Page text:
Frederick Damant then left to call his stepfather who arrived, no doubt duly incensed and indignant, and asked Richard what he meant by stopping his wagon? When asked where the ticket was, Richard replied that it was up at the house and on being told by Chase to fetch it, he did so. Chase then paid him one shilling and four pence and asked him why he would not allow the horse wagon to be left behind, whereupon Richard denied that Mrs. Chase had made such a request.

The wagons then proceeded on their way, but that was not to be the end of the matter for that same day Chase, who was a Notary Public, issued a summons out of the Resident Magistrate’s Court against Richard Senior claiming one shilling and four pence, being an amount wrongfully and unlawfully demanded from him, and paid by him, as toll duty on two wagons passing the toll, in contravention of Clause 2 of Local Ordinance No. 8 (which provided that the toll had to be set up at a place within the distance of half a mile from the market place).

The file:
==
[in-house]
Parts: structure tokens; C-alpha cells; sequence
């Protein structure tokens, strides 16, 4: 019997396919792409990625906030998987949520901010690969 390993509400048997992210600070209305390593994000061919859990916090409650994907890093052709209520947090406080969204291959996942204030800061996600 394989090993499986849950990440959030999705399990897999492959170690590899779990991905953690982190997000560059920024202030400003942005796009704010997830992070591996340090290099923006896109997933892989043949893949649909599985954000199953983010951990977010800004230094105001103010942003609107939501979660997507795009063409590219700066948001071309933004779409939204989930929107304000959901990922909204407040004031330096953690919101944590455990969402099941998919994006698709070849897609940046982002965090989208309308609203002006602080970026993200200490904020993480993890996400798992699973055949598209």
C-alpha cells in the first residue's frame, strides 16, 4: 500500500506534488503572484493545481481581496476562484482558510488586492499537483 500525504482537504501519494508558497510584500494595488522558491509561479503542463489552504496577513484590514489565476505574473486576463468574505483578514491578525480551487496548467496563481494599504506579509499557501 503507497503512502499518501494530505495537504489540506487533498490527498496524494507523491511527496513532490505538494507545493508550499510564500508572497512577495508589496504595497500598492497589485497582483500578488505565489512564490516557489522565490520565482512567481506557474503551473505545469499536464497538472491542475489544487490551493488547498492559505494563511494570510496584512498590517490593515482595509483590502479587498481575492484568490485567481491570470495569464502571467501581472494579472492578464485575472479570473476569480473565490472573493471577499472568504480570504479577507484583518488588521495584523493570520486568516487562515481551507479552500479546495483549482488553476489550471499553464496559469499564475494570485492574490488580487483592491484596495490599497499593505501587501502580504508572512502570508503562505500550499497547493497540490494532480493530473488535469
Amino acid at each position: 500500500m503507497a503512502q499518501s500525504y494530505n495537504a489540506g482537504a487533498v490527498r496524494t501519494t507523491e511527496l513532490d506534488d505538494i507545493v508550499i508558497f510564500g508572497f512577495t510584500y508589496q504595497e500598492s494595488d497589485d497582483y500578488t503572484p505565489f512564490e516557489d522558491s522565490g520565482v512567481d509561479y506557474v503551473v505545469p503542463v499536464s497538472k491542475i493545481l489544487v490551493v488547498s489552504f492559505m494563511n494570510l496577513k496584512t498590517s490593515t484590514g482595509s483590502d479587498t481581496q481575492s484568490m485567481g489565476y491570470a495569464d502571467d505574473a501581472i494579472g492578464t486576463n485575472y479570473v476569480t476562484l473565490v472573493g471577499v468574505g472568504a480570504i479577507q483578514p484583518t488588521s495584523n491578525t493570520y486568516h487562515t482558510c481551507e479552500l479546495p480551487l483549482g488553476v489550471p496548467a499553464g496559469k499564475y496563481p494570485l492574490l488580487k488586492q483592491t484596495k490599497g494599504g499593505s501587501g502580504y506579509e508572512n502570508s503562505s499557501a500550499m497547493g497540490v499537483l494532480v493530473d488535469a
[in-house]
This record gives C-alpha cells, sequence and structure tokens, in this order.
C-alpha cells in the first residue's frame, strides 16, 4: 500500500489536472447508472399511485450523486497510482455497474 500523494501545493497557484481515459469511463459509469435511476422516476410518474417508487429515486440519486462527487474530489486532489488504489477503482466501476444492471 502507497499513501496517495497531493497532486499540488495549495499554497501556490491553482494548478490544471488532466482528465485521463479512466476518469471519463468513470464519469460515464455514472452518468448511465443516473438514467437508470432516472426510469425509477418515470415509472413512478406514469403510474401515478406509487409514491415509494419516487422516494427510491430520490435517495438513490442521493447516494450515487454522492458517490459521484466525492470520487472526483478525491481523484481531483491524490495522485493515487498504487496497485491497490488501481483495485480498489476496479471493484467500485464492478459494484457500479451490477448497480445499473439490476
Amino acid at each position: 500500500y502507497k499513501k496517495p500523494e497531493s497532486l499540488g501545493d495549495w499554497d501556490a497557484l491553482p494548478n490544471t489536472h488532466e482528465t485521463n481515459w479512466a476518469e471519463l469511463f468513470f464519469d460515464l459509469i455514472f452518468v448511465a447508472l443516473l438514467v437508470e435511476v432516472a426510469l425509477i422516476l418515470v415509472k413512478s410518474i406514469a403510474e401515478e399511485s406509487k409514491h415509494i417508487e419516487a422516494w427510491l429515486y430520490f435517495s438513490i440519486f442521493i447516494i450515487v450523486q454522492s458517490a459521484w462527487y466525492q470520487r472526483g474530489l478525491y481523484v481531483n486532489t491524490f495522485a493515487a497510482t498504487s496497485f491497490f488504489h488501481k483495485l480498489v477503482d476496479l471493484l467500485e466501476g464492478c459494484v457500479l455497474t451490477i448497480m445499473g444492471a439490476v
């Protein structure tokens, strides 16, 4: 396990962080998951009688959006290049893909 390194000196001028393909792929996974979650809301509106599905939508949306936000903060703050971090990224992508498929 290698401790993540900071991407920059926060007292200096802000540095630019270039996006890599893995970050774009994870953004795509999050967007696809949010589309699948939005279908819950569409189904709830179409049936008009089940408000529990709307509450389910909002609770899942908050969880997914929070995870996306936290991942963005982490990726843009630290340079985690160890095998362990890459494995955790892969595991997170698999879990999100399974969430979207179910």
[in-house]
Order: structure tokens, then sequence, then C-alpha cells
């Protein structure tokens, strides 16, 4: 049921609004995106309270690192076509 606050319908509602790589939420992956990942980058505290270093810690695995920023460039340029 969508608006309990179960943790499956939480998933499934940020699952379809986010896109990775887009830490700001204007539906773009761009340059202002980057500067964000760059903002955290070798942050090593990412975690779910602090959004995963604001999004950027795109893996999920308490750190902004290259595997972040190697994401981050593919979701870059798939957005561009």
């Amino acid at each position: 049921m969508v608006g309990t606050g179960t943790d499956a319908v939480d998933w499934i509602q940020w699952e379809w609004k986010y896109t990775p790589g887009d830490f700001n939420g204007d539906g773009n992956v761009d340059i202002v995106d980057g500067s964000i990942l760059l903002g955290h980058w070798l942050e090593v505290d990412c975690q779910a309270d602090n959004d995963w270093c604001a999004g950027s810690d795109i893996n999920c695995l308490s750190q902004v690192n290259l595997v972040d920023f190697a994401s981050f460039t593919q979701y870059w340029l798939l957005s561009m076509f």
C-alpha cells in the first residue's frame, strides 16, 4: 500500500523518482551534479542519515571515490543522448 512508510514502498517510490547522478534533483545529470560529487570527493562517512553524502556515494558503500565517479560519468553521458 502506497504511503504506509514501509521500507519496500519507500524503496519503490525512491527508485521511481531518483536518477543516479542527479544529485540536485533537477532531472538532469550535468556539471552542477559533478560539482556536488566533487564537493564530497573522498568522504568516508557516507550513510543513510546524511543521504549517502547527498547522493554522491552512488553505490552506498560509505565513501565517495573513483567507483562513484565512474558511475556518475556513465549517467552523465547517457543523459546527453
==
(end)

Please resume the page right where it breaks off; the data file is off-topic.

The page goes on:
On the summons being served on him the following day, Richard stated, “I don’t know that I owe him anything”. The matter was set down for hearing on the 21st when Charles Whitcomb appeared for the Plaintiff and the Defendant appeared in person. Richard objected to short service of the summons, stating that he had not had forty-eight hours’ notice as required by Rule of Court No. 11. Mr. Lloyd, the Resident Magistrate, then adjourned the case to the following day. That day the parties as before appeared and Richard once again objected to the summons on the same grounds. His point was that once there had been short service of a summons, this could not be cured by the matter being adjourned. The Magistrate overruled his objection whereupon Richard left the Court. Young Damant then gave evidence and so did John Thornhill whose evidence was to the effect that on 20 May 1840 he had measured from the extreme point of the Market Square to the toll bar where the toll was levied and that he had found the distance to be 3,670 feet, or 5 furlongs and 370 feet, being 1 furlong and 370 feet (about 314 metres) more than half a mile. Interlocutory judgment was entered for the Plaintiff, with costs, and the same day a notice of the judgment was served on Richard in terms whereof he was called upon to show cause on 26 May why the interlocutory judgment should not become final and absolute.